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War on the Web

Internet video-sharing sites like YouTube expose the horrors of life in wartime

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Soldiers prepare for a war with Iraq.

Andy Cross/The Denver Post via Getty Images

The video clip is a Violent Blur of images and sounds – a beach, a sliver of ocean, the sour, persistent drone of a siren. Rescue workers claw at a pile of blankets – one staggers through the sand dragging the lifeless body of a child by its shirt. This is the deadly aftermath of a June artillery strike, allegedly by Israeli forces, that killed seven members of a Palestinian family as they picnicked on a beach in northern Gaza. This clip will never run on the nightly news. But you can watch it – and thousands of other videos like it – on YouTube and Google Video.

While the U.S. media refuse to show graphic war footage, the sickening reality is readily available on the wildly popular video-sharing sites. A huge range of uncensored war material – from amateur clips captured on cell-phone cameras in Beirut to full-blown satellite news programs about the Middle East – has given Americans unprecedented access to images considered too real for TV: bloody, unsanitized footage from the conflicts in Iraq, Afghanistan, Lebanon and the West Bank. For a White House obsessed with controlling images of the war, the wheels may be coming off the bus.

“We’re in the middle of a media revolution,” says Democratic operative Joe Trippi, who pioneered the use of the Net as a campaign tool. “The filters are coming off, and it doesn’t really matter if CBS and NBC decide that they have some level of violence they won’t show you on the news because they deem it too horrific. Those editorial decisions are going to be cast aside by people. It will have a dramatic impact not only on our country’s politics but on our policies.”

Where is this stuff coming from? The Gaza footage was uploaded to YouTube by Sanah Zayed, a nineteen-year-old college student from Chicago who downloaded it from Ogrish, the notorious British gore site. Ogrish’s coy motto, “Uncover Reality,” hints at both its legitimate twenty-four-hour news reporting and its hideously sensational images. Material is also uploaded to YouTube from established news networks like Al Jazeera and from satellite-news programs like LinkTV’s Peabody Award-winning Mosaic.

Google’s recent $1.65 billion purchase of YouTube has prompted speculation about how new ownership will affect content on the site, not just copyright-protected material but also any number of violent or otherwise objectionable clips. In the past several weeks, YouTube has stripped some of the most unsparing war footage, including Zayed’s.

The clips provide a long-missing layer of reality: an audio track popping with the explosions, screams and profanity excised from most mainstream coverage. “From time to time, CNN and Fox jump into a feed from an Arab network, but they still put in their own narrative,” says Mosaic producer Jamal Dajani.’They always kill the audio. But those sounds – of people crying, mothers wailing – have great impact.”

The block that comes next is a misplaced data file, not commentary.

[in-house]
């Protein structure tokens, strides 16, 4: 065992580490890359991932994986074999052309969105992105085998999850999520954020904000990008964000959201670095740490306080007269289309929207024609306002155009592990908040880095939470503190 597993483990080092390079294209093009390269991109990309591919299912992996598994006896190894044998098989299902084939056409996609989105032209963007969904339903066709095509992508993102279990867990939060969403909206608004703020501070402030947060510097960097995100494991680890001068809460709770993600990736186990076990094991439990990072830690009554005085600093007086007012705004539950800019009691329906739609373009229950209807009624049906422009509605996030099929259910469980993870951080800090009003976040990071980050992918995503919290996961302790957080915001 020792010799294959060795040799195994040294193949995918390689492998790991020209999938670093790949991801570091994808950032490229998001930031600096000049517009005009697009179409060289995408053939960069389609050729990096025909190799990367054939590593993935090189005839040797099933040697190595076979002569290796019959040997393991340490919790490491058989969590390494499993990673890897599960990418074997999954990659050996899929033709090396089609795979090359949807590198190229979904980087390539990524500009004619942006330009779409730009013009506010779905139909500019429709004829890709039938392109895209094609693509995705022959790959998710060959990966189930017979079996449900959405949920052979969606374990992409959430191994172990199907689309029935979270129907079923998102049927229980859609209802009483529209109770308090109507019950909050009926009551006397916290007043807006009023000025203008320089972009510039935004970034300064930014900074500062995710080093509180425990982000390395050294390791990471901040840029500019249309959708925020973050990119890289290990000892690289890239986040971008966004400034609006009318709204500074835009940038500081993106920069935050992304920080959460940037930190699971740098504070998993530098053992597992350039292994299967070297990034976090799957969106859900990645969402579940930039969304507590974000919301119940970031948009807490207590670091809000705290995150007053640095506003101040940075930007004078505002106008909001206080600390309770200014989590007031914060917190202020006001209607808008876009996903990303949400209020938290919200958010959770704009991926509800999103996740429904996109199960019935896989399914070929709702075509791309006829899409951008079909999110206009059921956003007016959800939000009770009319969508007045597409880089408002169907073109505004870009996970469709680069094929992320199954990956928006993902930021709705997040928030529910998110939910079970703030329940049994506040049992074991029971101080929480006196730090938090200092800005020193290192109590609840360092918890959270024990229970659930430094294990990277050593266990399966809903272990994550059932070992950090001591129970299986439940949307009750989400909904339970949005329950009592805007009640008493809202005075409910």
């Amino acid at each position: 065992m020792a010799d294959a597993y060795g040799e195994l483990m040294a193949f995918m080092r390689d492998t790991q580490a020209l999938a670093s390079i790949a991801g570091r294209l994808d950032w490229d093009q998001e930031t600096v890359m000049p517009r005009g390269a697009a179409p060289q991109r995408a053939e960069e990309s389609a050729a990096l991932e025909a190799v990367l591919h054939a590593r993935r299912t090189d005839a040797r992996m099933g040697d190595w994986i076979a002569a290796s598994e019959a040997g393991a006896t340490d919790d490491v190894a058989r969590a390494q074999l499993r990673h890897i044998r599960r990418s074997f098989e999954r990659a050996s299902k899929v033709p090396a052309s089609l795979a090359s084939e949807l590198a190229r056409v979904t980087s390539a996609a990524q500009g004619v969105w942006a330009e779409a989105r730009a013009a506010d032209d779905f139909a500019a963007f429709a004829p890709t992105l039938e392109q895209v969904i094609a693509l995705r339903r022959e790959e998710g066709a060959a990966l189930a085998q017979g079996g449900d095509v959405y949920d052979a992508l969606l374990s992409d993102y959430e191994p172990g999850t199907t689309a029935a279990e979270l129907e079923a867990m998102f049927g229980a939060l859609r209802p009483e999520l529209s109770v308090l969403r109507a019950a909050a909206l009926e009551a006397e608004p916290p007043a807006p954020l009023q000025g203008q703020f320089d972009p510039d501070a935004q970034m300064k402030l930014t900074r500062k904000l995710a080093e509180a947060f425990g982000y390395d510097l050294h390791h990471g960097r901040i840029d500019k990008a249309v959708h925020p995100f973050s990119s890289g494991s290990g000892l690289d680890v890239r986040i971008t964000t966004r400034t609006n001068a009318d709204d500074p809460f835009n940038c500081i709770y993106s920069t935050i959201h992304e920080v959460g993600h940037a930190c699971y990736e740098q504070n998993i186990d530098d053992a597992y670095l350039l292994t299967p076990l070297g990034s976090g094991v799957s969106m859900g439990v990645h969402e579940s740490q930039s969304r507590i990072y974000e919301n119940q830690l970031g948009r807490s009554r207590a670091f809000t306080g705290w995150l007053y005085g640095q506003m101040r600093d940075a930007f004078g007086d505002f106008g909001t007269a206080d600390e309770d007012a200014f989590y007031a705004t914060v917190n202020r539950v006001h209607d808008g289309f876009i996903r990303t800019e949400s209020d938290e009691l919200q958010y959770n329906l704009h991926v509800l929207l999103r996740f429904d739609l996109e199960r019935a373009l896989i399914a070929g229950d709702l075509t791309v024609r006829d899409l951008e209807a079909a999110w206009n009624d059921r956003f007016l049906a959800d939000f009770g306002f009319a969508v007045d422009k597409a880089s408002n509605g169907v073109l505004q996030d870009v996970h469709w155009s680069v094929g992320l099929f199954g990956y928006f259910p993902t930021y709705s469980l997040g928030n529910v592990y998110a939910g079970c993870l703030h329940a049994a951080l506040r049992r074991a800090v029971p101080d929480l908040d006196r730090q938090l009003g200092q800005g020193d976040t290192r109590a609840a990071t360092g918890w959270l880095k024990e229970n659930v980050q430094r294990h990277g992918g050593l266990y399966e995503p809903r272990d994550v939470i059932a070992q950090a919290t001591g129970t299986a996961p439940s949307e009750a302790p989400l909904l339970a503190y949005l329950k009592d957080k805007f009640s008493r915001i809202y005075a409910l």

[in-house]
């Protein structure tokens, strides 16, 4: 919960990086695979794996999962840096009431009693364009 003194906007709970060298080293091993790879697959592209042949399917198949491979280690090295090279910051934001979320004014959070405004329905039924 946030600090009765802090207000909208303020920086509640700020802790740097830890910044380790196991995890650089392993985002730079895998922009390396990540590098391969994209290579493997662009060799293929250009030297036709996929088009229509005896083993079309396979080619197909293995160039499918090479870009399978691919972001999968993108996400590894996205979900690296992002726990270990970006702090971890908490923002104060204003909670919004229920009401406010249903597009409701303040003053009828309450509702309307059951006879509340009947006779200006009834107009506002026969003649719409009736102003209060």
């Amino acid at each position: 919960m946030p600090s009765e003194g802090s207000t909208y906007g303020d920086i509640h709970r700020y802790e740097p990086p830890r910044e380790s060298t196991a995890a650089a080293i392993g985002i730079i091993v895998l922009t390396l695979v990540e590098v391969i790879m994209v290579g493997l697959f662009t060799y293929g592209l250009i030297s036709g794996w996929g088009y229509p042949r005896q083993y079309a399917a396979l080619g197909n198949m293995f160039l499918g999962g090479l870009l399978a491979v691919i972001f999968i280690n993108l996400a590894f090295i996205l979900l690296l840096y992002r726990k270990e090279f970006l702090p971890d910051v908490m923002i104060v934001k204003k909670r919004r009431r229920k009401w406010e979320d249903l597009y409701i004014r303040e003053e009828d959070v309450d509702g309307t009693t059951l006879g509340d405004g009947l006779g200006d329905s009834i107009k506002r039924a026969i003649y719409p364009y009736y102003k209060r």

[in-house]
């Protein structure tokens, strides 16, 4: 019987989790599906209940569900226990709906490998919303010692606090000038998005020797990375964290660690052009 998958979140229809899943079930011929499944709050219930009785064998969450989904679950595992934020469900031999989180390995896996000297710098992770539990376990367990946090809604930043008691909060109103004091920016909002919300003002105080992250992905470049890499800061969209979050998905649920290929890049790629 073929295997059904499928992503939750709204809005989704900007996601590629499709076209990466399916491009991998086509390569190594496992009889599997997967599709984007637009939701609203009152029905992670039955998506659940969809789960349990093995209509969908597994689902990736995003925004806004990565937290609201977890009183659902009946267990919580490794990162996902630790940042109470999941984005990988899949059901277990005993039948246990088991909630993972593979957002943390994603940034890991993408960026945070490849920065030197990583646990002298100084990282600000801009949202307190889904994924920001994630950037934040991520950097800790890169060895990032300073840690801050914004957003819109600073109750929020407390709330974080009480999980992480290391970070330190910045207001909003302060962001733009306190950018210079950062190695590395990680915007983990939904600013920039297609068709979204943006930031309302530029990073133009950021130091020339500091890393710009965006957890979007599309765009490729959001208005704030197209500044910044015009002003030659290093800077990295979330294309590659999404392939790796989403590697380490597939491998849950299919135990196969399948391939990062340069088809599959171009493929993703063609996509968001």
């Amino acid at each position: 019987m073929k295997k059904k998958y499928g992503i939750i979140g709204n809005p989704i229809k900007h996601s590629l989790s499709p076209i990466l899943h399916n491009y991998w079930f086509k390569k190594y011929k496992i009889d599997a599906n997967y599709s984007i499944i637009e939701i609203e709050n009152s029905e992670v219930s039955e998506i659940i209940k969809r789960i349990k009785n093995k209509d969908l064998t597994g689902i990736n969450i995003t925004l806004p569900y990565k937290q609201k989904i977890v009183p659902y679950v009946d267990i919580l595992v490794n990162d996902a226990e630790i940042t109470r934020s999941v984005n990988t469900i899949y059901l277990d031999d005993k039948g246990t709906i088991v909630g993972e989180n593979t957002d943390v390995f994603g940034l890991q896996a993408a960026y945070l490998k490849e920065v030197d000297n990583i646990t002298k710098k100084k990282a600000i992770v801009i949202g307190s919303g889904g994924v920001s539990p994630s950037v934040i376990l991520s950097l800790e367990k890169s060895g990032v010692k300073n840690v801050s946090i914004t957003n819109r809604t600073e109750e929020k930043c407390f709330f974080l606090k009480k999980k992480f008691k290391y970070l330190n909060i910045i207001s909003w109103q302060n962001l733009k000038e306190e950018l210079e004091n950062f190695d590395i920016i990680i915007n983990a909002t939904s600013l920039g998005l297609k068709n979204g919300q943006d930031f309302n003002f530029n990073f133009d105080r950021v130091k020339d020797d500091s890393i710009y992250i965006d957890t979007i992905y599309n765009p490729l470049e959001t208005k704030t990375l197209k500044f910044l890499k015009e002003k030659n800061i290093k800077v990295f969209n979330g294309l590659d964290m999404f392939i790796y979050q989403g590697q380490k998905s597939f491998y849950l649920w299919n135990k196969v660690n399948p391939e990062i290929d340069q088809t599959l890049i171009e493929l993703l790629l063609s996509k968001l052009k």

YouTube and Google officials won’t disclose what percentage of the more than 100 million videos viewed (or 70,000 new videos uploaded) daily on the site addresses America’s wars. “There’s a lot of content and we welcome it all, but what I think is really interesting is the raw, f on-location footage,” says Google’s Jennifer Feikin. “We’ve got stuff from Baghdad, Lebanon, Israel, Afghanistan and the Sudan. These are from people who don’t have or want to create Web sites, host videos or pay bandwidth costs. That’s what we’re happy to host.”

For media watchers, the convergence of satellite technology and the video-sharing sites means it’s no longer necessary to have $100 million to launch a TV network. Mosaic is a prime example. Produced by San Francisco-based satellite network LinkTV and available online – where it’s logging more than 150,000 streams a month (LinkTV itself has 5.5 million weekly viewers) – the show is archived on Google Video. Mosaic’s premise is brilliantly simple: National television-news reports from fifteen countries in the Middle East, including Israel, Egypt, Syria, Iraq, Iran and Yemen, are translated into English and spliced together to form a half-hour of straight, unedited news – the same news that 300 million Middle Easterners have access to each day.

“There is a difference in the culture of wartime reporting between the U.S. and much of the world,” notes Dajani. “Here, when you watched the events of 9/11, the pictures were very sanitized. We didn’t see corpses. The coverage in the Middle East isn’t sanitized at all. The death and destruction is brought right into your living room.”

But how gruesome is too gruesome? “Many people think what we do is just sick,” admits Hayden Hewitt, the co-owner of Ogrish, which hosts some of the darkest material on the Web, including the videotaped beheadings of Nicholas Berg and Daniel Pearl, and workers leaping from the Twin Towers. “But the networks feed us the idea that warfare is all laser-guided precision, clean and precise. Nothing could be further from the truth. War is still a grotesque spectacle. It shows our world at its worst, and people should see that.”


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